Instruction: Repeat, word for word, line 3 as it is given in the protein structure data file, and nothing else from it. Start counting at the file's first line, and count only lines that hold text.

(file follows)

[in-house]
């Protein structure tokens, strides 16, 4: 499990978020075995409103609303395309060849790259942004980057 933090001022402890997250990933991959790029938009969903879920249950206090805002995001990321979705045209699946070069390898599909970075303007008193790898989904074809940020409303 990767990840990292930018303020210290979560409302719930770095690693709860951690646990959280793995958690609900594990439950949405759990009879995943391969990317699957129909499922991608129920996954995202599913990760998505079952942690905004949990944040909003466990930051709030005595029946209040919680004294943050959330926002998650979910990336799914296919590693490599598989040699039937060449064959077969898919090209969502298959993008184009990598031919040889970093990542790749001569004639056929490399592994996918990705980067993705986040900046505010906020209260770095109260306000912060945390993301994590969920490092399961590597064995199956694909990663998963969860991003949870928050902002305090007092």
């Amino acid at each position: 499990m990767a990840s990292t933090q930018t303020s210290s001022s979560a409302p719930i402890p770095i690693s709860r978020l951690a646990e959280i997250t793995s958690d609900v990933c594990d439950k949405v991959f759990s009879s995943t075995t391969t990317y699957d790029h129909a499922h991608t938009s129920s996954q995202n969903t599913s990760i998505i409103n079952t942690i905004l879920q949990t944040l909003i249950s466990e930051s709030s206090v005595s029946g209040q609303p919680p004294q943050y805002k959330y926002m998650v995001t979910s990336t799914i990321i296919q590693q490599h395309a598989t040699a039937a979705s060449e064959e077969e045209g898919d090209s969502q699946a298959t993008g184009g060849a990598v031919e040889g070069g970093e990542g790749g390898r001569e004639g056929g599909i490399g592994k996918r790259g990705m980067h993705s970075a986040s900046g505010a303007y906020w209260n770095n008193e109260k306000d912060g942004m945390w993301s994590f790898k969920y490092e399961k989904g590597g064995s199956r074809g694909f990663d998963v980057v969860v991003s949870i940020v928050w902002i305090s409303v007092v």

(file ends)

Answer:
């Amino acid at each position: 499990m990767a990840s990292t933090q930018t303020s210290s001022s979560a409302p719930i402890p770095i690693s709860r978020l951690a646990e959280i997250t793995s958690d609900v990933c594990d439950k949405v991959f759990s009879s995943t075995t391969t990317y699957d790029h129909a499922h991608t938009s129920s996954q995202n969903t599913s990760i998505i409103n079952t942690i905004l879920q949990t944040l909003i249950s466990e930051s709030s206090v005595s029946g209040q609303p919680p004294q943050y805002k959330y926002m998650v995001t979910s990336t799914i990321i296919q590693q490599h395309a598989t040699a039937a979705s060449e064959e077969e045209g898919d090209s969502q699946a298959t993008g184009g060849a990598v031919e040889g070069g970093e990542g790749g390898r001569e004639g056929g599909i490399g592994k996918r790259g990705m980067h993705s970075a986040s900046g505010a303007y906020w209260n770095n008193e109260k306000d912060g942004m945390w993301s994590f790898k969920y490092e399961k989904g590597g064995s199956r074809g694909f990663d998963v980057v969860v991003s949870i940020v928050w902002i305090s409303v007092v």